It feels like time for another TealArt post, so here I am. I remember a while back I made a resolution to separate my entries out more and provide fewer long rambling entries, and more single topic entries. So much for that. My father (hi dad!) would quote someone who said "sorry for writing a three page letter, I didn't have time to write a one page letter," and I feel really bad for forgetting who it was. I'm going to be embarrassed. Everyone else, check the comments to see who it was.

Anyway, I've agreed to do a news segment for a podcast, which should be fun, but I need to write that up. I did some test recording, and my sound quality is pretty good, but it's so much harder than I thought it would be. After so long on the radio where I wasn't forced to listen to myself, it's almost crazy making to record things for pod-casting.

I read my story for the circle games podcast (which I'm going to start calling Circular Games) and there are a couple of things that I need to fix. I though I was done, but there were a couple of editing flubs. It takes about 10 mins to read, and I have the rest of the first cast pretty well laid out. It should happen this week.

I'm reading a book about Embodiment and Cognitive Science (which creatively is titled Embodiment and Cognative Science). And it's interesting read, in that social science way. I've been reading a lot of French body-centric theory/writing (Anti-Oedpus, Discipline and Punish) this summer. I'll probably have something more to say about this shortly. I'm not sure if I'm learning anything exactly, but it's a great book both as a reference, and as a gateway to connect psychology and social/cognitive science to feminist and queer embodiment. Because both disciplines (ha!) are both studying a lot of the same phenomena, and there isn't a lot (any?) crossover. If I were designing a course in embodiment theory, I'd definitely include parts or all of this book. The author is also on the faculty of a school on the gradschool list. Here's hoping.

Ok, so having said that, as you can see from the title of this post, I totally meant this to be a post about knitting accomplishments and decisions. So lets get on with that.

I've finished the body of a second sweater for this summer. I named it, creatively, "Teal Tunic." It's just a basic drop shouldered, gansey style, crew necked number. The neck line isn't perfect, and it's a bit bigger than I wanted it to be, but exactly as bit as I was planning for it to be. I did a guage swatch, I just have an unrealistic idea of my body. Sigh It think it will be nice. And hasn't been blocked and it doesn't have sleeves, (or cut arm holes, yet) so I really don't have an idea. I think it would fit my dad, but I don't think it would look good on him. I'm going to finish it, because it could still surprise me, but I think I'm going to chalk it up to poor planning.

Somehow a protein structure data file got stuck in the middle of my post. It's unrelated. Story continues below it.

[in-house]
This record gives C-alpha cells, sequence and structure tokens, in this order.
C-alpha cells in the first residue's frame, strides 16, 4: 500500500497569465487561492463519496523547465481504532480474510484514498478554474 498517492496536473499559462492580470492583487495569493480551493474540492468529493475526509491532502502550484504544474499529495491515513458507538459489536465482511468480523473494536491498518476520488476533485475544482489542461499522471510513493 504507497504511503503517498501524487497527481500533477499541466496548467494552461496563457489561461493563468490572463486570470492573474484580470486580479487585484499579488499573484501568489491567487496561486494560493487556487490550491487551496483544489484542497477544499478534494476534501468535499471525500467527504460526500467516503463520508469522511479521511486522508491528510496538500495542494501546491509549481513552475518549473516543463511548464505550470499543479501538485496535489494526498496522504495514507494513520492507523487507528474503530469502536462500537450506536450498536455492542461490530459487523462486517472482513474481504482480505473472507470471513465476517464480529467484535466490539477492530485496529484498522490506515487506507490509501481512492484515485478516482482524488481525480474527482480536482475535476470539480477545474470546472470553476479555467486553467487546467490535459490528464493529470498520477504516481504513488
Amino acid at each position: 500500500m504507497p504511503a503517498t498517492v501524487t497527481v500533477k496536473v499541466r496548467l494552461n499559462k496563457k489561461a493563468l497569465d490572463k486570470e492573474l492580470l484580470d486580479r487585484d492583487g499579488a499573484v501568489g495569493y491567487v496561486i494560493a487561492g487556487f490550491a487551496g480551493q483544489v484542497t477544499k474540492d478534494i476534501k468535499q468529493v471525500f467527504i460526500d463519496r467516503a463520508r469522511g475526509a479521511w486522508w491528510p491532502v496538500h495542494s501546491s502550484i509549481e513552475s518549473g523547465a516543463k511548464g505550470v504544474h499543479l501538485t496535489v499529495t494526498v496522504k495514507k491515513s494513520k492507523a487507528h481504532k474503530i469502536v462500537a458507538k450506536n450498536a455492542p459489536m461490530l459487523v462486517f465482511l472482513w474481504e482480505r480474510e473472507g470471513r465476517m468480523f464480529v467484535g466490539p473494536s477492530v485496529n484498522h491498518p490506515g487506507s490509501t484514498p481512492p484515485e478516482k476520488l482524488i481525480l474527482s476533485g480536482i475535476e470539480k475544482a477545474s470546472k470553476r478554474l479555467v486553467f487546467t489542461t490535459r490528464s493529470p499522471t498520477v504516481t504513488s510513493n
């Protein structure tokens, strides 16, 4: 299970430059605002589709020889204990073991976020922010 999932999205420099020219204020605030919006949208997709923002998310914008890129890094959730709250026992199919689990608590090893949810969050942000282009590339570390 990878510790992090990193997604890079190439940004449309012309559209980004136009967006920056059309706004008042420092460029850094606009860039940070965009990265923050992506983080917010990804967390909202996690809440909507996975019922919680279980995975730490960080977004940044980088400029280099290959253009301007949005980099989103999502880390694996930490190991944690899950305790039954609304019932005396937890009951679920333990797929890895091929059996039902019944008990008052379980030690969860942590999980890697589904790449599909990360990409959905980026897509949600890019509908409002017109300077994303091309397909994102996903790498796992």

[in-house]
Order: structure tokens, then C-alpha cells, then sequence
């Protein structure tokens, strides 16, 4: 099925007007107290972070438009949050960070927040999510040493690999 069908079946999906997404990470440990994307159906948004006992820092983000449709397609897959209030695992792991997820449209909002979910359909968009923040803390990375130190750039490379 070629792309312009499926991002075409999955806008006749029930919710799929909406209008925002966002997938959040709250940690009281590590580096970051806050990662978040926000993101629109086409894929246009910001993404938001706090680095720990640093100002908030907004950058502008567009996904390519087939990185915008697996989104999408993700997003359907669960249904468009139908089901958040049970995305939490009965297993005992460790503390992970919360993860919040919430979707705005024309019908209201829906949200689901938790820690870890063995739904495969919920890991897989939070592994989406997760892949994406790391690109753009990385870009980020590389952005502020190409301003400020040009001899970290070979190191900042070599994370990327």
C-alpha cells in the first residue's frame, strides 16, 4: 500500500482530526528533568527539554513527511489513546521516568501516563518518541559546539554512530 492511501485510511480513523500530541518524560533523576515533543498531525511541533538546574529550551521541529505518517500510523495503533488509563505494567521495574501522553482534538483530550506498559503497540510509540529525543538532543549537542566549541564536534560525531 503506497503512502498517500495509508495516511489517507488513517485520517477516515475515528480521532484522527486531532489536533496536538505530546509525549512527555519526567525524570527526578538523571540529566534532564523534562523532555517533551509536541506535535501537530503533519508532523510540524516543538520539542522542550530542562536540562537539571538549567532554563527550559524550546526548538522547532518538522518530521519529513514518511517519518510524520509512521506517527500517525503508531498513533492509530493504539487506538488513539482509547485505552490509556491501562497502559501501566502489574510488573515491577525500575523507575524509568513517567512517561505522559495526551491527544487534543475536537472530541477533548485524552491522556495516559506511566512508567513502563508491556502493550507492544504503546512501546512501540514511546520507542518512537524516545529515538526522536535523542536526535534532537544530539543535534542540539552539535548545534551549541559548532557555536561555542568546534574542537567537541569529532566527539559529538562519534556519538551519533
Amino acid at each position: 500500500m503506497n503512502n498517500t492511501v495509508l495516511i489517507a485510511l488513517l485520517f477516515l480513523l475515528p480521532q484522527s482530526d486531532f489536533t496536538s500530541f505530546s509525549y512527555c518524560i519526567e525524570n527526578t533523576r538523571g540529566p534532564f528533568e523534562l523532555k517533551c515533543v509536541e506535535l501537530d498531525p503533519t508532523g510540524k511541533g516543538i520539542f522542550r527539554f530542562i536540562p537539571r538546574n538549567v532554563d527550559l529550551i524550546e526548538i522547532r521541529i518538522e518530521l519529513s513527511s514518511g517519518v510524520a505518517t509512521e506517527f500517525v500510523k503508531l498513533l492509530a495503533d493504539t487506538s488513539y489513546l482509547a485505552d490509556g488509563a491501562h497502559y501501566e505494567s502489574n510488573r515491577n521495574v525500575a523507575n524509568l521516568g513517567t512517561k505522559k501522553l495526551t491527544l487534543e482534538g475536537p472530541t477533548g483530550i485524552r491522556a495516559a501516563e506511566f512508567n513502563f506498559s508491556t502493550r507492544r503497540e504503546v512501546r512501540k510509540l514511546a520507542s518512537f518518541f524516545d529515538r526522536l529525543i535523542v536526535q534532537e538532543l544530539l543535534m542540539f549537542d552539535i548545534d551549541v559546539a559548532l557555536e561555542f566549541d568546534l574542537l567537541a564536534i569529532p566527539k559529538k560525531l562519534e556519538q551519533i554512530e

I've started the first sleeve on the Turkish pullover. It's going very quickly, and I'm starting to like this sweater again. The neck of this sweater, also didn't come out as perfectly as I hoped, but I haven't blocked it, and I think there's still potential. I guess I'm a little disappointed because I thought that the sweater design would be salable in its current form, and I think I'd need to knit another model, and I so don't have the will to do that now. I might block it out before I'm done with the sleeves to see how it turns out. I'm more hopeful about this one.

My next sweater is going to be a remake of Alice Starmore's "Faroe" which I've already knit once. I really like this sweater. Her patterns are also really good, so I think this will be a good shift. I think I'm going to change the collar a little bit, so it's shorter (because I feel, that if you're neck's cold, you should wear a scarf, sweater collars are harder to change at whim.)

In other knitting news, I've discovered Pattons Classic Merino, which I think is a fabulous wool. The Teal Tunic is of this wool Competitive with Cascade in my book. It's softer. Not as firmly spun, so I think Cascade wins out for things like Arans and socks, but I'm defiantly going to be using this yarn more in the future. It also sells for 5 bucks a ball at Michael's, and you can't beat that.

Anyway, I'm going to leave you with the following thought, and get back to other more productive persist.

Is there anything better in the world, than a comfortable keyboard and a hot cup of black tea with a dash of milk in a familiar cup? I submit that there is not.